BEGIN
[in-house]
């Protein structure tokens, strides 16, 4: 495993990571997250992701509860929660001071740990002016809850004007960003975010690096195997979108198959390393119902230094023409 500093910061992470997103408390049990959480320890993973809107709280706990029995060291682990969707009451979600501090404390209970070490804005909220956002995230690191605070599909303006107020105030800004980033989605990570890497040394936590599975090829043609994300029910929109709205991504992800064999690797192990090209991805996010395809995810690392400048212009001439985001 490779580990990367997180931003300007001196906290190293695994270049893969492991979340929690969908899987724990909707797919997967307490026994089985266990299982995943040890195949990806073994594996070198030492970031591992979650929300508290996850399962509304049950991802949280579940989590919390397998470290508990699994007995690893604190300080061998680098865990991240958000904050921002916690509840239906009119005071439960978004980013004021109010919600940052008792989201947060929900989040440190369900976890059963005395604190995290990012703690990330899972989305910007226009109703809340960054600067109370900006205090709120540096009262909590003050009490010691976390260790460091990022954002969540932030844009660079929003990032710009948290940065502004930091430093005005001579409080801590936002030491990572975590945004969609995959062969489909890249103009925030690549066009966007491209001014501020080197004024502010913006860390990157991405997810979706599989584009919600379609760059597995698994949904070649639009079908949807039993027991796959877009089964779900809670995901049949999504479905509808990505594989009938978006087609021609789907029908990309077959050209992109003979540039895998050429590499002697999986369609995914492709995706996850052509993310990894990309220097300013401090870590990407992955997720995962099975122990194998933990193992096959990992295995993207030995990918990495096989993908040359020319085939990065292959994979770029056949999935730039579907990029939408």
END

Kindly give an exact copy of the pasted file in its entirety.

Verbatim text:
[in-house]
């Protein structure tokens, strides 16, 4: 495993990571997250992701509860929660001071740990002016809850004007960003975010690096195997979108198959390393119902230094023409 500093910061992470997103408390049990959480320890993973809107709280706990029995060291682990969707009451979600501090404390209970070490804005909220956002995230690191605070599909303006107020105030800004980033989605990570890497040394936590599975090829043609994300029910929109709205991504992800064999690797192990090209991805996010395809995810690392400048212009001439985001 490779580990990367997180931003300007001196906290190293695994270049893969492991979340929690969908899987724990909707797919997967307490026994089985266990299982995943040890195949990806073994594996070198030492970031591992979650929300508290996850399962509304049950991802949280579940989590919390397998470290508990699994007995690893604190300080061998680098865990991240958000904050921002916690509840239906009119005071439960978004980013004021109010919600940052008792989201947060929900989040440190369900976890059963005395604190995290990012703690990330899972989305910007226009109703809340960054600067109370900006205090709120540096009262909590003050009490010691976390260790460091990022954002969540932030844009660079929003990032710009948290940065502004930091430093005005001579409080801590936002030491990572975590945004969609995959062969489909890249103009925030690549066009966007491209001014501020080197004024502010913006860390990157991405997810979706599989584009919600379609760059597995698994949904070649639009079908949807039993027991796959877009089964779900809670995901049949999504479905509808990505594989009938978006087609021609789907029908990309077959050209992109003979540039895998050429590499002697999986369609995914492709995706996850052509993310990894990309220097300013401090870590990407992955997720995962099975122990194998933990193992096959990992295995993207030995990918990495096989993908040359020319085939990065292959994979770029056949999935730039579907990029939408």